FIG. 3 is a cross-sectional view of the surgical template 10 illustrating in particular features of the cavity 20. The depth of the cavity 20 is defined in part by the relative positions of the body portion 12 and the base portion 24 with respect to the template portion 18. For example, if the body portion 12 is relatively higher up the template portion 18 as compared to the base portion 24, then the cavity 20 will be relatively deep, thus permitting greater penetration of any cutting instruments. Conversely, if the body portion 12 is relatively lower down the template portion 18 as compared to the base portion 24, then the cavity 20 will be relatively shallow, thus prohibiting greater penetration of any cutting instruments. It is contemplated that the present invention will be constructed across a range of relative cavity 60 depths such that a surgeon can select the proper surgical template 40 size depending on the character and thickness of the patient's dermis.

Use of the present invention is illustrated in FIG. 4 on a typical patient 1 having a dermis 2 and underlying connective tissue (not shown). As previously noted, in placing a tissue ingrowth cuff within the body a surgeon must make two incisions. A first incision 4 provides an opening through which the subcutaneous portion of the tissue ingrowth cuff is placed, and a second incision 6 is made for passing the catheter through the dermis and into the subcutaneous portion of the tissue ingrowth cuff. Accordingly, it is customary and preferable for a surgeon to separate these incisions such that any healing, infection or ingrowth occurring at one incision will not affect the other. More particularly, it is desirable to separate the first incision 4 from the second incision 6 such that any device implanted beneath the skin will not tear, stress or otherwise traumatize the wound formed by the first incision 4.

As the first incision 4 is generally linear in form, the surgeon can insert the surgical template 10 beneath the dermis of the patient until the marking means 26 is aligned with the first incision 4. Then, the surgeon can make the second incision 6 and remove the dermis 2 within the cavity 20 without any fear of coring too deep into the patient's body due to the presence of the base portion 24. Once the dermis over the cavity 20 has been removed, the surgeon can withdraw with surgical template 10 and begin placement of the tissue ingrowth cuff through the first incision 4.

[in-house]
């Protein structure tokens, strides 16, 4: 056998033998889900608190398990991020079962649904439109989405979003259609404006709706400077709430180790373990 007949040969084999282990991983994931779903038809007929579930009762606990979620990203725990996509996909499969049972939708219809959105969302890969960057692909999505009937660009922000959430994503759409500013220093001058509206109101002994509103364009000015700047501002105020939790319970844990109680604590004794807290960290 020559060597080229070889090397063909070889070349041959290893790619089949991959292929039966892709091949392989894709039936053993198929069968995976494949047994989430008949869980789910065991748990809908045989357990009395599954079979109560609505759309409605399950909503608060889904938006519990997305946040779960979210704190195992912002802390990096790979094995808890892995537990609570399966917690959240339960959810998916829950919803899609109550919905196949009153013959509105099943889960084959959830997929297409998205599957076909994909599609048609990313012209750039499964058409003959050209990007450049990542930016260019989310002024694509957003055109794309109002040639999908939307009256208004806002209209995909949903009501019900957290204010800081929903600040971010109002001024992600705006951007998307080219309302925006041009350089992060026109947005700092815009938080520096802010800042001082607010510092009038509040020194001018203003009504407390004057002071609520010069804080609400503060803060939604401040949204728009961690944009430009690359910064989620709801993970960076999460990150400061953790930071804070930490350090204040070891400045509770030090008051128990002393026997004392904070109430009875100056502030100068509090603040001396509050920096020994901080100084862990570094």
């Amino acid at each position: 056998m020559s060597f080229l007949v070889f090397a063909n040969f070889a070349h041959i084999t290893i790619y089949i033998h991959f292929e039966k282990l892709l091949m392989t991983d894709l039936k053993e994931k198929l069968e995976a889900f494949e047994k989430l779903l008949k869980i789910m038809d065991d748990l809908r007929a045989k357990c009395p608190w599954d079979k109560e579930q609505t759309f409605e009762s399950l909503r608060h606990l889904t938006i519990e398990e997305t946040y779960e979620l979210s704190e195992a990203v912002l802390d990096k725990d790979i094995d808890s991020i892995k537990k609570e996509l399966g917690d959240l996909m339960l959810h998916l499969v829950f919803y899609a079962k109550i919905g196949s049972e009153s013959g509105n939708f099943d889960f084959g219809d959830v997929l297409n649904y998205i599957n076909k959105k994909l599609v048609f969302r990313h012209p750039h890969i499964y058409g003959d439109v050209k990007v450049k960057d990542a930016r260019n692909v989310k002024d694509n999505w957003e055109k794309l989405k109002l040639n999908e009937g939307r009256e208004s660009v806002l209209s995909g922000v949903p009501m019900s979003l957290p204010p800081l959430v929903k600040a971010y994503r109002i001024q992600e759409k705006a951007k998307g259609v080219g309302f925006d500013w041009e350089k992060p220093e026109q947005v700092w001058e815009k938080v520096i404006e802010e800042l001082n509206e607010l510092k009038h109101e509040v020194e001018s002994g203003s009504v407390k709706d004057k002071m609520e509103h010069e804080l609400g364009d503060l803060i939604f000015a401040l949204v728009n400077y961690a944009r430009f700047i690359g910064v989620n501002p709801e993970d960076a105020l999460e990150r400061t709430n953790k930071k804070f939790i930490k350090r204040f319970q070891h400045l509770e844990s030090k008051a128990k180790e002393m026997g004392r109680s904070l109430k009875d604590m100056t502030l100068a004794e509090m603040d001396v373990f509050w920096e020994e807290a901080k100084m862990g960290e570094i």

In addition to passing through the dermis 2, access to the internal physiology of the patient 1 also typically involves penetrating layers of fatty and connective tissues. For example, when the surgeon is inserting the surgical template 10 of the present invention within the first incision 4, he or she must typically lift or otherwise separate the dermis 2 from the underlying connective tissue. This procedure is known as blunt or gross dissection, and it typically involves the use of forceps or other non-bladed instruments for roughly separating the dermis 2 from the underlying fatty and connective tissues. Although blunt dissection is sufficiently useful for the task at hand, it remains and inefficient and overly traumatic procedure and may inadvertently increase the incidence of infection in placing the catheter. In particular, the pulling and tugging actions of blunt dissection may create more tissue damage that will inevitably lead to the possibility of infection, and in close proximity to the location of the catheter itself as well.

In order to decrease the trauma inflicted through the placement of the tissue ingrowth cuff, an alternate embodiment of the present invention is presented herein.

FIG. 5 is a perspective view of a surgical template 40 in accordance with an alternate embodiment of the present invention. The surgical template 40 includes a body portion 50 that is bounded by a leading edge 52 and a trailing edge 54. The body portion 50 is preferably substantially planar in order to facilitate entry under the patient's dermis. The leading edge 52 is beveled or bladed as discussed further below, and the trailing edge is affixed to or otherwise in communication with a handle 64. In its preferred embodiments, the surgical template 40 is of a durable and hygienic material.

A template portion 56 is disposed on the body portion 50 such that is rises from the body portion 50 providing a detectable rise from the surface of the body portion 50. In preferred embodiments, the template portion 56 is annular or ring-shaped, thus defining a circular cavity 60 therein and having a circular rim 58 about its perimeter. As the outer surfaces of both catheters and tissue ingrowth cuff assembly are generally cylindrical in shape, the template portion 56 is preferably annular as well. However, for applications in which the tissue ingrowth cuff assembly, for example, is not cylindrical in shape the shape of the template portion 56 would be redesigned accordingly.